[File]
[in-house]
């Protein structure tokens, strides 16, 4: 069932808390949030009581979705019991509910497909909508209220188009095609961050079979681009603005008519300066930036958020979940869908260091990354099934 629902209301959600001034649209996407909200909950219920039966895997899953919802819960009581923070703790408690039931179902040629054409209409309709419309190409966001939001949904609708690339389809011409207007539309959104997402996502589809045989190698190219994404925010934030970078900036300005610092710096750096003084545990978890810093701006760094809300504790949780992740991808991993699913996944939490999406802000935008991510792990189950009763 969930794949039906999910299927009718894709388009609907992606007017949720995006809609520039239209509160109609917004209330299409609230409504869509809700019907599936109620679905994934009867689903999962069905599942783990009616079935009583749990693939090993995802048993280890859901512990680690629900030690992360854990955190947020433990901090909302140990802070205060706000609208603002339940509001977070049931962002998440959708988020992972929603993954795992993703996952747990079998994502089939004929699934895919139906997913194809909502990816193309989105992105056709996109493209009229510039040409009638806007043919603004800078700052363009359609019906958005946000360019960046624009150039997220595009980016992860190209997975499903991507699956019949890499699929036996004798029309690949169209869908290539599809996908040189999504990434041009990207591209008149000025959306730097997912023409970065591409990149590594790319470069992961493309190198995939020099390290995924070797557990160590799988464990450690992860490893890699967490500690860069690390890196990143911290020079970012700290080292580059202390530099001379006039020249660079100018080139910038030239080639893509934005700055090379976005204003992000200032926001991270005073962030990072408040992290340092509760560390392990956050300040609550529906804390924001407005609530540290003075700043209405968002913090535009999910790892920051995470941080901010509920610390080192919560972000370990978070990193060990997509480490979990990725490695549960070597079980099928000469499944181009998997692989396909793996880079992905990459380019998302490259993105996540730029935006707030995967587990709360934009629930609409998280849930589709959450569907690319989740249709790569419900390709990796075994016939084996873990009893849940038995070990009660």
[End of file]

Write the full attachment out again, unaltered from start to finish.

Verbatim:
[in-house]
């Protein structure tokens, strides 16, 4: 069932808390949030009581979705019991509910497909909508209220188009095609961050079979681009603005008519300066930036958020979940869908260091990354099934 629902209301959600001034649209996407909200909950219920039966895997899953919802819960009581923070703790408690039931179902040629054409209409309709419309190409966001939001949904609708690339389809011409207007539309959104997402996502589809045989190698190219994404925010934030970078900036300005610092710096750096003084545990978890810093701006760094809300504790949780992740991808991993699913996944939490999406802000935008991510792990189950009763 969930794949039906999910299927009718894709388009609907992606007017949720995006809609520039239209509160109609917004209330299409609230409504869509809700019907599936109620679905994934009867689903999962069905599942783990009616079935009583749990693939090993995802048993280890859901512990680690629900030690992360854990955190947020433990901090909302140990802070205060706000609208603002339940509001977070049931962002998440959708988020992972929603993954795992993703996952747990079998994502089939004929699934895919139906997913194809909502990816193309989105992105056709996109493209009229510039040409009638806007043919603004800078700052363009359609019906958005946000360019960046624009150039997220595009980016992860190209997975499903991507699956019949890499699929036996004798029309690949169209869908290539599809996908040189999504990434041009990207591209008149000025959306730097997912023409970065591409990149590594790319470069992961493309190198995939020099390290995924070797557990160590799988464990450690992860490893890699967490500690860069690390890196990143911290020079970012700290080292580059202390530099001379006039020249660079100018080139910038030239080639893509934005700055090379976005204003992000200032926001991270005073962030990072408040992290340092509760560390392990956050300040609550529906804390924001407005609530540290003075700043209405968002913090535009999910790892920051995470941080901010509920610390080192919560972000370990978070990193060990997509480490979990990725490695549960070597079980099928000469499944181009998997692989396909793996880079992905990459380019998302490259993105996540730029935006707030995967587990709360934009629930609409998280849930589709959450569907690319989740249709790569419900390709990796075994016939084996873990009893849940038995070990009660």